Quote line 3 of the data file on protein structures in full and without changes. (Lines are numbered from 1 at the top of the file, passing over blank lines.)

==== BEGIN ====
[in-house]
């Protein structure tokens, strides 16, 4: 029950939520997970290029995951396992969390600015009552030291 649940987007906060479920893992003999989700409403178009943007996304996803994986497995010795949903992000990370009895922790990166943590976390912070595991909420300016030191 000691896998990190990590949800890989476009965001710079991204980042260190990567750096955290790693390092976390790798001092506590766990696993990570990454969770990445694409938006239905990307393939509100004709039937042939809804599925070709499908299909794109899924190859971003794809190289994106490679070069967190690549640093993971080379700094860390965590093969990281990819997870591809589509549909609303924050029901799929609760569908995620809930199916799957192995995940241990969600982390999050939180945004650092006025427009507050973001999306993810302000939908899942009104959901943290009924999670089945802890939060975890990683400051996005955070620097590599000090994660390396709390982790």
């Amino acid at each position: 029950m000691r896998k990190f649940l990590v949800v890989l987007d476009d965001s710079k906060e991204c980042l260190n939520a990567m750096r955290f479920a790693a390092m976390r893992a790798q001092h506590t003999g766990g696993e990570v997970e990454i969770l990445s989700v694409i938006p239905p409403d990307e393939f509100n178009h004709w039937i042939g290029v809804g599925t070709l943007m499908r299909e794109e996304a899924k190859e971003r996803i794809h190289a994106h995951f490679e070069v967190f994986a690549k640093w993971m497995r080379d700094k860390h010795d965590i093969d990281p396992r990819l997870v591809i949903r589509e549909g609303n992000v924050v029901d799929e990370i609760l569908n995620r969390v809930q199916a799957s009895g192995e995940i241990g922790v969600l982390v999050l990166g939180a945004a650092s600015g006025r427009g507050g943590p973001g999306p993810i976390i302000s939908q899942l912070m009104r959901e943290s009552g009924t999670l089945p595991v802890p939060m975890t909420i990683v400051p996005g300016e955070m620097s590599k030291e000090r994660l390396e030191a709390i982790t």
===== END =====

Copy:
């Amino acid at each position: 029950m000691r896998k990190f649940l990590v949800v890989l987007d476009d965001s710079k906060e991204c980042l260190n939520a990567m750096r955290f479920a790693a390092m976390r893992a790798q001092h506590t003999g766990g696993e990570v997970e990454i969770l990445s989700v694409i938006p239905p409403d990307e393939f509100n178009h004709w039937i042939g290029v809804g599925t070709l943007m499908r299909e794109e996304a899924k190859e971003r996803i794809h190289a994106h995951f490679e070069v967190f994986a690549k640093w993971m497995r080379d700094k860390h010795d965590i093969d990281p396992r990819l997870v591809i949903r589509e549909g609303n992000v924050v029901d799929e990370i609760l569908n995620r969390v809930q199916a799957s009895g192995e995940i241990g922790v969600l982390v999050l990166g939180a945004a650092s600015g006025r427009g507050g943590p973001g999306p993810i976390i302000s939908q899942l912070m009104r959901e943290s009552g009924t999670l089945p595991v802890p939060m975890t909420i990683v400051p996005g300016e955070m620097s590599k030291e000090r994660l390396e030191a709390i982790t």